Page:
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Listening

by Margaret Avison

A Globe and Mail Best Book of the YearMargaret Avison was widely acknowledged as one of Canada's foremost poets. Taut, sublime, subtle, and crystalline, the poems in her brilliant new collection, published posthumously, showcase Avison at her best, and constitute the final chapter in an extraordinary artistic legacy that spanned more than forty years.From the Trade Paperback edition.

Rising Sun, Falling Skies

by Jeffrey Cox

A fresh look at the disastrous Java Sea Campaign of 1941-42 which heralded a wave of Japanese naval victories in the Pacific but which eventually sowed the seeds of their eventual change in fortunes. In the immediate aftermath of Pearl Harbor, the Japanese juggernaut quickly racked up victory after victory. Desperate to secure resource-rich regions in the Pacific and ensure their continued dominance of South East Asia, Japanese forces were determined in their efforts to conquer Malaya, Singapore and the oil-rich islands around Java Sea - Borneo, Sumatra and Java itself. In the face of this seemingly unstoppable tide stood a small Allied force - American, Australian, British and Dutch. Thrown together by circumstance; cut off from reinforcements or in many cases retreat; operating with old, obsolete equipment and dwindling supplies, there was little hope of victory. Indeed, the month-long Java Sea Campaign, as it subsequently became known, quickly evolved from a traditional test of arms into a test of character. In the face of a relentless enemy and outnumbered, outgunned and alone, they defiantly held on, attempting to buy weeks, days, even hours until a better line of defense - and offense - could be established. These were the men of the US Asiatic Feet, the British Far Eastern Fleet, the Royal Netherlands Navy's East Indies Squadron and the Royal Australian Navy. And their supporting units like Patrol Wing Ten, the Royal Netherlands Naval Air Service, the US Army Air Force's 17th Pursuit Squadron and submarines of all these fine nations. A campaign that has been too often either ignored by historians or criticised for poor command decisions, this is the story of the sailors and the airmen at the sharp end, and how they fought and endured the first months of the War in the Pacific.

Letters from the Front

by Andrew Roberts

Similar to Letters From Iwo Jima and All Quiet On The Western Front, this book tells the story of young men from many nations thrown into the crucible of war, fighting not just to survive, but to understand what was happening to them and their comrades. It tells it in the words of the soldiers themselves, in their letters home.A legacy of an empire and a nation at war, Love, Tommy, is a collection of letters housed at Imperial War Museums sent by British and Commonwealth troops from Canada, Australia, New Zealand and South Africa from the front line of war to their loved ones at home. Poignant expressions of love, hope and fear sit alongside amusing anecdotes, grumbles about rations and thoughtful reflections, eloquently revealing how, despite the passage of time, many experiences of the fighting man are shared in countless wars and battles. From the muddy trenches of the Somme to frozen ground of the Falklands to the heat and dust of Iraq, these letters are the ordinary soldier's testament to life on the front line.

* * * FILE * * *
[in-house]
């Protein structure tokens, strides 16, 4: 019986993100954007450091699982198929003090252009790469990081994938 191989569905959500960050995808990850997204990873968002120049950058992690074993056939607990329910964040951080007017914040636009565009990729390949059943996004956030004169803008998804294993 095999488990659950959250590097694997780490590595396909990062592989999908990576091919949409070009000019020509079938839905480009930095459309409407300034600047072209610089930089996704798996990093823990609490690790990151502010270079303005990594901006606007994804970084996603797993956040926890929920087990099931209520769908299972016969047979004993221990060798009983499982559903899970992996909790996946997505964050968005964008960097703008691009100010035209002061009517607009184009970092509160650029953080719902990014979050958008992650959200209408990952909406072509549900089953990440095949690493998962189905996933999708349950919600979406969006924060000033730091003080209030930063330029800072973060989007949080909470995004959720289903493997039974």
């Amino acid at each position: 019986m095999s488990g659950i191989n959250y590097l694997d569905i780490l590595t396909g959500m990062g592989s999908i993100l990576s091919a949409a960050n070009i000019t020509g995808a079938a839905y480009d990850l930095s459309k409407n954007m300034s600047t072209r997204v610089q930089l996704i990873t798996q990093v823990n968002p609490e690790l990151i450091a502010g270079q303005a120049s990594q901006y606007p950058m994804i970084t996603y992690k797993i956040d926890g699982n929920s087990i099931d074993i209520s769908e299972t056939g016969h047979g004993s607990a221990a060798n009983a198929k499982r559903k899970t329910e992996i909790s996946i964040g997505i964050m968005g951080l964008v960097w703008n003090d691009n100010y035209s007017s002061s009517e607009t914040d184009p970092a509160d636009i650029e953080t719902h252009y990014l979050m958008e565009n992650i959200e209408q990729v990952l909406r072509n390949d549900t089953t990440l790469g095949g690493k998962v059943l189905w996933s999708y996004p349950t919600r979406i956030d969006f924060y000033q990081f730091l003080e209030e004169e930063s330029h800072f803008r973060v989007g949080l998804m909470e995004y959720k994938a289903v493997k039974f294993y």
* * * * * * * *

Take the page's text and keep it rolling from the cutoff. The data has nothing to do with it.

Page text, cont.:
Albatros D.III

by James Miller

In 1916, Imperial German aerial domination, once held by rotary-engined Fokker and Pfalz E-type wing-warping monoplanes, had been lost to the more nimble French Nieuport and British DH 2s which not only out-flew the German fighters but were present in greater numbers. Born-from-experience calls from German fighter pilots requested that, rather than compete with the maneuverability of these adversaries, new single-engine machines should be equipped with higher horsepower engines and armed with two, rather than the then-standard single machine guns. The Robert Thelen-led Albatros design bureau set to work on what became the Albatros D.I and D.II and by April 1916 they had developed a sleek yet rugged machine that featured the usual Albatros semi-monocoque wooden construction and employed a 160hp Mercedes D.III engine with power enough to equip the aeroplane with two forward-firing machine guns. Visual hallmarks of the D.I and early production D.II include fuselage mounted Windhoff radiators and matching chords for the upper and lower wings. Meanwhile, Albatros had already produced the prototype of the D.II's successor, the D.III. Influenced by the French Nieuport sesquiplane design, the D.III featured lower wings of reduced chord and single-spar construction, with the interplane struts now meeting the lower wings in a 'V'. After arriving at the Front en masse in early 1917, the Royal Flying Corps did not possess a fighter that could arrest the Albatros' onslaught against the RFC reconnaissance machines and thus they suffered appalling casualties in a desperate period known as 'Bloody April'. However, despite the D.III's success, the sesquiplane design led to structural flaws that resulted in the deaths of several pilots, which caused the type to be grounded until the lower wings could be strengthened or replaced. Still, even after their return to service, German pilots knew not to prosecute a dive too aggressively lest they invite structural catastrophe.Always chasing performance enhancements, by the time of 'Bloody April' Albatros had already designed and received a production order for the D.V.D.IIIs were manufactured concurrently but production was shifted to the Ostdeutsche Albatros Werke (OAW) in Schneidmuhl, where they received more robust construction. They differed little from their Johannisthal D.III brethren externally, save for a slightly different skin application on the nose and a D.V-type rudder, which had a curved rather than straight trailing edge. They also had Mercedes engines of 175 hp, versus the 160 hp engines of the Johannisthal D.III. Overall they benefitted from the teething experience of the earlier D.IIIs and avoided the structural problems that resurfaced with the Johannisthal-built D.Vs. In all, 500 D.IIIs and 840 D.III(OAW)s were produced and saw heavy service throughout 1917. They extracted a serious toll on the enemy but as the year progressed faced an increasing number of new enemy fighter types, including the Sopwith Pup, Sopwith Triplane, SPAD VII, and SE5a, but remained at the Front in high numbers (446 of both types were recorded on 31 October) until dwindling in spring 1918 (from 357 in February to 82 in June) with the arrival of the Fokker Dr.I and D.VII.